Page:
Consumption and Exposure Assessment to Body Moisturizer and Anti-Stretchmark Care
The frequencies of use, quantities applied and exposures in term of mean, standard deviation, median, P90 and P95 are presented in Table 6. The results have been obtained by grouping all forms of body moisturizers and anti-stretchmark care. However, as their number were sufficient, data for milky form of body moisturizer and oily form of anti-stretchmark care were also considered separately. Similarly, data for pregnant women at their 2nd or 3rd trimester of pregnancy were considered separately for all type of form of both products (Table 6).
Table 6:Probabilistic consumption and exposure assessment to body moisturizer and anti-stretchmark care.
Body moisturizers:Body moisturizers were used on average 0.92 time per day with a P90 value of 1.46 day-1. The frequency of use was higher for women in their 3rd trimester of pregnancy than for women in their 2nd trimester, with a mean frequency of 0.97 day-1 (versus 0.87 day-1) and a P90 value of 1.36 day-1 (versus 1.14 day-1). The frequency of use obtained for the milk form of body moisturizer was lower with a mean of 0.81 day-1 and a P90 value of 1.24 day-1.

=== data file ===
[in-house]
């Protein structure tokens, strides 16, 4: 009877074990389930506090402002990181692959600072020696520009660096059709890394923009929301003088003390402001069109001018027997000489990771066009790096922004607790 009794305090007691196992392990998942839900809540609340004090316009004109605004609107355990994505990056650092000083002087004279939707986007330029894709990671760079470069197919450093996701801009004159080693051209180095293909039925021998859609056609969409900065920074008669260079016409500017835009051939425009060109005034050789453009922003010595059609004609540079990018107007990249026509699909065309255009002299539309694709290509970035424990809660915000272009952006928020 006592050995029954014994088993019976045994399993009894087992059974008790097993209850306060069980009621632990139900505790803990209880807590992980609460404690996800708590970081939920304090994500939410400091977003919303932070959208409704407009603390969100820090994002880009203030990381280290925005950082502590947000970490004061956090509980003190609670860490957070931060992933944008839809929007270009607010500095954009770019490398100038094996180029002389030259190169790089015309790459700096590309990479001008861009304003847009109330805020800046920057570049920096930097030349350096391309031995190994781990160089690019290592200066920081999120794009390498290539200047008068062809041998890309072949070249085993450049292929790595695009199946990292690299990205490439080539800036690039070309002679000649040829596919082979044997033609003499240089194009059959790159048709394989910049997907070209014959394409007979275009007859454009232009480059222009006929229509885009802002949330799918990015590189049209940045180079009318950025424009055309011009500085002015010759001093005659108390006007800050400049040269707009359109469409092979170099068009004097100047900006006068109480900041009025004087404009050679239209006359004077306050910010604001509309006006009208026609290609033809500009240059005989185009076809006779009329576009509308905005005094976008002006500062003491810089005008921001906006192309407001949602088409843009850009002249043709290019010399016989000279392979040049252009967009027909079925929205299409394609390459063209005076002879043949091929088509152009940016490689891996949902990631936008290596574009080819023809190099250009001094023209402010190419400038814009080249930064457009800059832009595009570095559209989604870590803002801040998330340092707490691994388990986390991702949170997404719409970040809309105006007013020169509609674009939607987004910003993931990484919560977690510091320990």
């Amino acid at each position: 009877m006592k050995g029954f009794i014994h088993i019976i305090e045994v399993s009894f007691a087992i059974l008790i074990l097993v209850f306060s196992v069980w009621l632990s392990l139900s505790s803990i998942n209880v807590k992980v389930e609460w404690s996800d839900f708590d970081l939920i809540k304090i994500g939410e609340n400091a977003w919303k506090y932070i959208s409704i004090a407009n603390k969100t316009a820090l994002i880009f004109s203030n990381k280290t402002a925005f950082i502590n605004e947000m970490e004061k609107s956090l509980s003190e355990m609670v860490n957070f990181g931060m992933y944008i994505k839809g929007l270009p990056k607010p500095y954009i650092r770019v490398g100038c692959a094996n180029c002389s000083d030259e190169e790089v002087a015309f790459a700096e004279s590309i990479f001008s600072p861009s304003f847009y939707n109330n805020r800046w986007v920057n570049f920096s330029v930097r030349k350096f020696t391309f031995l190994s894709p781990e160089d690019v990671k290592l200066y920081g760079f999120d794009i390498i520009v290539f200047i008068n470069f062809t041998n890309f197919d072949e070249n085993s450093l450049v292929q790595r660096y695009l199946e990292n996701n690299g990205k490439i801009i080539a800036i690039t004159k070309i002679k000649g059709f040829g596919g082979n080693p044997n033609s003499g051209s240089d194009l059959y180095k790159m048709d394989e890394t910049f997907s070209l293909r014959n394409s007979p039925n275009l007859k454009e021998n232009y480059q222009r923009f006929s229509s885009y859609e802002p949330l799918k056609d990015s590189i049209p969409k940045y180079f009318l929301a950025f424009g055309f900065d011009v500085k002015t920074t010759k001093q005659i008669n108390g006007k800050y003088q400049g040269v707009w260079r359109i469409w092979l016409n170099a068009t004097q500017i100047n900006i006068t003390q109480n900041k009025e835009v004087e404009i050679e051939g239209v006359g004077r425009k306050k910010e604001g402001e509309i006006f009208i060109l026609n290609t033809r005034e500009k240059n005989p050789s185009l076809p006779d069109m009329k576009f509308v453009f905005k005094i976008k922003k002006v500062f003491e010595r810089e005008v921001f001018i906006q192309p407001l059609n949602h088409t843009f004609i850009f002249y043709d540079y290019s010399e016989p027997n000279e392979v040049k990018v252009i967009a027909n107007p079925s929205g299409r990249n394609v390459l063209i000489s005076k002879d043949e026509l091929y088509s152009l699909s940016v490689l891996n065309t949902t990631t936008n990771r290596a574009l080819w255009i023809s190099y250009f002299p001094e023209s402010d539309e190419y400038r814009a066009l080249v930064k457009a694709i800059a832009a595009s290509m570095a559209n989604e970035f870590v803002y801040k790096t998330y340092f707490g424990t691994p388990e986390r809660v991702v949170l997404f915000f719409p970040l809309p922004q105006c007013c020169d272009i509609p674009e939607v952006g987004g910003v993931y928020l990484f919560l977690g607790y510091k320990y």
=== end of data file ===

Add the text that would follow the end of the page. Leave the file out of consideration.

The mean amount of body moisturizer applied was 3.11g/use with a P90 value of 5.40g/use or a mean of 2.85g/day with a P90 value of 5.36g/day. The amount applied was higher for women in their 3rd trimester of pregnancy than for women in their 2nd trimester (except for the P90 of amount per use), with a mean amount of 3.15g/use or 3.32g/day (versus 3.06g/use or 2.30g/ day) and a P90 value of 5.10g/use or 6.65g/day (versus 7.01g/use or 3.14g/day). For milk form, the mean amount applied was 2.84g/ use with a P90 value of 3.70g/use or a mean of 2.37g/day with a P90 value of 3.94g/day.
The mean exposure of pregnant women to all form of moisturizers was 44.23mg/kg bw/day with a P90 value of 84.63mg/kg bw/day. The exposure to body moisturizer was higher for women in their 3rd trimester of pregnancy than for women in their 2nd trimester, with a mean exposure of 49.61mg/kg bw/day (versus 37.31mg/kg bw/day) and a P90 value of 94.88mg/kg bw/ day (versus 67.74mg/kg bw/day). The exposure to milk moisturizer was lower, with a mean exposure value of 35.68mg/kg bw/day and a P90 value of 61.18mg/kg bw/day.